Day 2 - Paris - Eiffel Tower, Versailles

For our first full day in Paris we started with a tour of the Eiffel Tower.  The company was wonderful.  Run by Americans, everyone was friendly and courteous.  They know how much Americans value customer service and they take it seriously.  Such a breath of fresh air after the previous day's troubles.

We didn't have to wait in line and got right up to the second level.  There our tour guide gave us lots of information about different buildings from the different sides of the tower.  The perfect way to start a visit to Paris. Then we bid her adieu and took the elevator to the top.  It was fun to see Paris from such a high place, but I've decided the best part about the Eiffel Tower is looking up and seeing it from the ground.

We then stopped and had our pb&j sandwiches and bought a couple of crepes.  We finally figured out to buy our train tickets and rode out to Versailles.  We got there probably around 1:30 p.m.  The line to get in the chateau was so long.  I decided to wait in line while Bradford got tickets.  Turns out that his line was even slower and so I got to the end of the line with no tickets.  I waited for quite a while and he showed up.  We entered the castle around 3:00 p.m.

The crowds were unlike anything I had ever seen before.  We just went from room to room without taking pictures or reading plaques, it still took 1 1/2 hours to get through it all.  We decided to walk through the gardens only to discover this summer they aren't free but another 9 Euros.  Since the day was almost gone, we decided they weren't worth it.

I really wanted to see the LDS temple site and so we hoofed it through Versailles all the way to Le Chesnay.  Not going to lie, it was a long hot walk.  We stopped at a grocery store for fruit and water on the way.  Right now the LDS temple is a hole in the ground, but I still felt better looking at all that construction than I did in the palace.  Even as a construction site, I  could feel the Spirit.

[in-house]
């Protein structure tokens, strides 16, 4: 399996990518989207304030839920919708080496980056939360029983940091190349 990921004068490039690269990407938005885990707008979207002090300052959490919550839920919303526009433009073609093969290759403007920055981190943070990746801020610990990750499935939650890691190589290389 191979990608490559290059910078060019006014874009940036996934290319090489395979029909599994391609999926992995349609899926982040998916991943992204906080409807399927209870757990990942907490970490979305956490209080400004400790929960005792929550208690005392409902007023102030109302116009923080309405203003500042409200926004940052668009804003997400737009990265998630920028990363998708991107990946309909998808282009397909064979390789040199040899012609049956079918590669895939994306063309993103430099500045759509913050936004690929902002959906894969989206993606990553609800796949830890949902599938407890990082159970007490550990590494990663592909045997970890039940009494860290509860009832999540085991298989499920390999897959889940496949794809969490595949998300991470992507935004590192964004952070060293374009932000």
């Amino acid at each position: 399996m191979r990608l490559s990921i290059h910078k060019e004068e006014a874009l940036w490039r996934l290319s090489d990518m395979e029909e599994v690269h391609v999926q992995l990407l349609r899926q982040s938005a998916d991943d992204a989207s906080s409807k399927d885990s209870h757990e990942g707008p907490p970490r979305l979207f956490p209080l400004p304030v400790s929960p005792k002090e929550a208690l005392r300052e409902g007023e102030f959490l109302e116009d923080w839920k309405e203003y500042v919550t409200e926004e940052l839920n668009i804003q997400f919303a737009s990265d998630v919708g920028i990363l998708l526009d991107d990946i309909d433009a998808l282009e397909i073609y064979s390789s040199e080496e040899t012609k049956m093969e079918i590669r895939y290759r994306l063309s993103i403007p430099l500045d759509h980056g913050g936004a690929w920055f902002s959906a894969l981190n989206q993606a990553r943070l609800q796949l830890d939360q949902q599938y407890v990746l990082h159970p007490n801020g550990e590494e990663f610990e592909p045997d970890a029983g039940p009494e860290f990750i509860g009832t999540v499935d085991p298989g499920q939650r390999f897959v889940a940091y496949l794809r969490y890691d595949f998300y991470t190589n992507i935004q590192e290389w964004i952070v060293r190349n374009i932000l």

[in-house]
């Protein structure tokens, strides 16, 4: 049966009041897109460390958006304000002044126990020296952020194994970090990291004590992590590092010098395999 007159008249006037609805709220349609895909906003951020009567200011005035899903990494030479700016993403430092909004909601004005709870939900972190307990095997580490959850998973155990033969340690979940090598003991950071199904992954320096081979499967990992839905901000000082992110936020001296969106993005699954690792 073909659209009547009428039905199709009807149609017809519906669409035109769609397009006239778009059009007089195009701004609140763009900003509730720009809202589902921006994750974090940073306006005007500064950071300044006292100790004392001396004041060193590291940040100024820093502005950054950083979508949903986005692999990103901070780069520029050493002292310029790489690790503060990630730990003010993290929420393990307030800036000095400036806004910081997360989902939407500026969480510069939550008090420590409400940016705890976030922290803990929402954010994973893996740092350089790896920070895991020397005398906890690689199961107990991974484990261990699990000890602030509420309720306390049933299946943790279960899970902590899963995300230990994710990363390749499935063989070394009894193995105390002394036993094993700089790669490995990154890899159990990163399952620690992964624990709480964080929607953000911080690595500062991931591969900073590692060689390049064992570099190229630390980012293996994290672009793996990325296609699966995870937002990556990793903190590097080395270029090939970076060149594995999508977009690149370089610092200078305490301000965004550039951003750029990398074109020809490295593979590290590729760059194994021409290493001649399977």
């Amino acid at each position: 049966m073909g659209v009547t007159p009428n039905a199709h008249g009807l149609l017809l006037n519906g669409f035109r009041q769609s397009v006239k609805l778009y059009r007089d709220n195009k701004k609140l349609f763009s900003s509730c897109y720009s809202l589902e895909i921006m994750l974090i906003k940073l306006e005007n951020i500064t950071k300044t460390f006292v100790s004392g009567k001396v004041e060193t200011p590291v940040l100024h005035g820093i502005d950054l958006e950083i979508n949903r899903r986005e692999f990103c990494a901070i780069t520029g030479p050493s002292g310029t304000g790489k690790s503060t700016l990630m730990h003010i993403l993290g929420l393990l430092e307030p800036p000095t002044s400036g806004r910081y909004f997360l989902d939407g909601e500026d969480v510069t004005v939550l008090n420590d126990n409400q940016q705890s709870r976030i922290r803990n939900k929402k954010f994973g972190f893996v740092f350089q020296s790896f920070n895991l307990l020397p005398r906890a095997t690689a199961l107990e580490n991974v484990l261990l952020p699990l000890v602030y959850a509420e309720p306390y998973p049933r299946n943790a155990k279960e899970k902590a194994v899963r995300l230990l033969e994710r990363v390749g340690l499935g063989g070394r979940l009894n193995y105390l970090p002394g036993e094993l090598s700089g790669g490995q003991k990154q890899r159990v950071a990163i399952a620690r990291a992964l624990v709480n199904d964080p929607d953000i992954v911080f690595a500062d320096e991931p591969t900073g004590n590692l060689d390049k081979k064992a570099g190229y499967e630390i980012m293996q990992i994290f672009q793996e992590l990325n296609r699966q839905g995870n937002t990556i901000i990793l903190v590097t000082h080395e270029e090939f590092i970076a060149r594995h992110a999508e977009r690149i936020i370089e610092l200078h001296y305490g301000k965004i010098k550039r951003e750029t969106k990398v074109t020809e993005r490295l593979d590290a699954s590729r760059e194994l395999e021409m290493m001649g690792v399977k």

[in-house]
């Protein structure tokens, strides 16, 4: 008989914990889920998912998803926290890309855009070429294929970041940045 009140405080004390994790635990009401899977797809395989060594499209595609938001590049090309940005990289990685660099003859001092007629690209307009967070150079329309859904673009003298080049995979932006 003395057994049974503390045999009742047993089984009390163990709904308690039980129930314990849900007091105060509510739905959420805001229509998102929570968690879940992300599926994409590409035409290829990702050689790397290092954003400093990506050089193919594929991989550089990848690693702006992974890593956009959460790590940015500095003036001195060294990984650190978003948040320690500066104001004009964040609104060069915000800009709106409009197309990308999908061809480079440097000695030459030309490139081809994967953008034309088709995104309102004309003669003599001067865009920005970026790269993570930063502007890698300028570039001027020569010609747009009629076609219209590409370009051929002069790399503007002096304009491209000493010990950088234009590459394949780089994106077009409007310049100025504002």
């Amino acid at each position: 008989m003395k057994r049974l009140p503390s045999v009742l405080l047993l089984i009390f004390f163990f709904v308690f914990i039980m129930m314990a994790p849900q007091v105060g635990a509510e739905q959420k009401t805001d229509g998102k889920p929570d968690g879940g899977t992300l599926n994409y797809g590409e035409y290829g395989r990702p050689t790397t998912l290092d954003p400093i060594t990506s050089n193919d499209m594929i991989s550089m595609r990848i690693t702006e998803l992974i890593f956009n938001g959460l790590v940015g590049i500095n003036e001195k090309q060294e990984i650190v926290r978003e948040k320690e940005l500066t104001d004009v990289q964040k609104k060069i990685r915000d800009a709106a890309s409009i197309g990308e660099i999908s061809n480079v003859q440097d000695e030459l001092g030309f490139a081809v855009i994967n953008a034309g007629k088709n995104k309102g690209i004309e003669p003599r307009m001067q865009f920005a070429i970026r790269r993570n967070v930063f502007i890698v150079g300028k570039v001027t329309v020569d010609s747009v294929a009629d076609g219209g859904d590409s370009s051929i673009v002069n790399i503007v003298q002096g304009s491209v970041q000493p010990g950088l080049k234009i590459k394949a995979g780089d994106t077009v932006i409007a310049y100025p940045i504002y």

By the time we got back to our train station it was 6:00 p.m. and the palace was closed.  This means that everyone was trying to get home.  We decided to eat across the street at McDonald's first.  After dinner I got in line for the bathroom.  McDonald's would FREAK OUT if they knew one of their bathrooms was in that kind of condition, and one that is seen by people from all over the world too.  Only one toilet was working so the woman's line was unbelievably long.  The toilet was one step up from what I see at campsites.  No seat or lid, just the bowl, and covered in urine.  So gross.  But one thing I've learned is that the French couldn't care less about how the tourists are treated, they know people will keep coming anyway.  Sometimes I wish the world would join together and say, "Paris, we aren't coming to visit until you learn to treat us right."

The kids feel asleep on the train on the way home.  It was hard waking up Johnny.  Now it is 11:10 p.m. and he is fast asleep.  Tonight I'm trying to do some laundry.  It's a washer/dryer combo.  I hope I wake up to clean dry clothes in the morning.  The washing bin is so small, it would take me days to wash all of our clothes at once.  I think I'll have to do 2 loads a day every day to stay on top of it.

At this point I'm just trying to convince myself that all of this is worth it.  It feels like 10 minutes of joy for every 2 hours of dealing with rude Parisiens, long lines, crowds, and garbage on the streets.  My friend Robin keeps reminding me that I'll only remember the good parts later on.  Maybe that's why everyone wants to go to Paris, because the good parts are REALLY good and people forget to tell about the bad parts.

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